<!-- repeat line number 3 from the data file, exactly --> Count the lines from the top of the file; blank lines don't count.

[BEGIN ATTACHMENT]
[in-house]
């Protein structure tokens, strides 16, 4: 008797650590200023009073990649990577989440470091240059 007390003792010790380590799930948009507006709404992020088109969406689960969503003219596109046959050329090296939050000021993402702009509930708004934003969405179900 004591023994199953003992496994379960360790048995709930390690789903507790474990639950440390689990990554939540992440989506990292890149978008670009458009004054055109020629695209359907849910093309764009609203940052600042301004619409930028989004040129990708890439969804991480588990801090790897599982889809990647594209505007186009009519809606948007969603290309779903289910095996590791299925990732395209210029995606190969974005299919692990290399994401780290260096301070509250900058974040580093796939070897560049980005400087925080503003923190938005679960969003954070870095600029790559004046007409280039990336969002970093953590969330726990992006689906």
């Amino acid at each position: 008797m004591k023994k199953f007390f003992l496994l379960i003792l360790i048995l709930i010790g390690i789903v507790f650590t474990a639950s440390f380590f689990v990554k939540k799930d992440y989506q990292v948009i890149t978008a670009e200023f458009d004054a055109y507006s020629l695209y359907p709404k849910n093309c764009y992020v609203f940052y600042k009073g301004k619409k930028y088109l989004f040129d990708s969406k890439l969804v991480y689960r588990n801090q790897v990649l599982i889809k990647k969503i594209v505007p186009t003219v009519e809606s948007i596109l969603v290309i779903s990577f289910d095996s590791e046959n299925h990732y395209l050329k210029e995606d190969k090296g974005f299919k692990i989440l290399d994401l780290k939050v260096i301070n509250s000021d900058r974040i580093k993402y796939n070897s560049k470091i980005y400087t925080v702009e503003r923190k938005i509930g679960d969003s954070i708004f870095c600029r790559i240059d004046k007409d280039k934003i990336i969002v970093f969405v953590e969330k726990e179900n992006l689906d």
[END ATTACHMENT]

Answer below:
């Amino acid at each position: 008797m004591k023994k199953f007390f003992l496994l379960i003792l360790i048995l709930i010790g390690i789903v507790f650590t474990a639950s440390f380590f689990v990554k939540k799930d992440y989506q990292v948009i890149t978008a670009e200023f458009d004054a055109y507006s020629l695209y359907p709404k849910n093309c764009y992020v609203f940052y600042k009073g301004k619409k930028y088109l989004f040129d990708s969406k890439l969804v991480y689960r588990n801090q790897v990649l599982i889809k990647k969503i594209v505007p186009t003219v009519e809606s948007i596109l969603v290309i779903s990577f289910d095996s590791e046959n299925h990732y395209l050329k210029e995606d190969k090296g974005f299919k692990i989440l290399d994401l780290k939050v260096i301070n509250s000021d900058r974040i580093k993402y796939n070897s560049k470091i980005y400087t925080v702009e503003r923190k938005i509930g679960d969003s954070i708004f870095c600029r790559i240059d004046k007409d280039k934003i990336i969002v970093f969405v953590e969330k726990e179900n992006l689906d």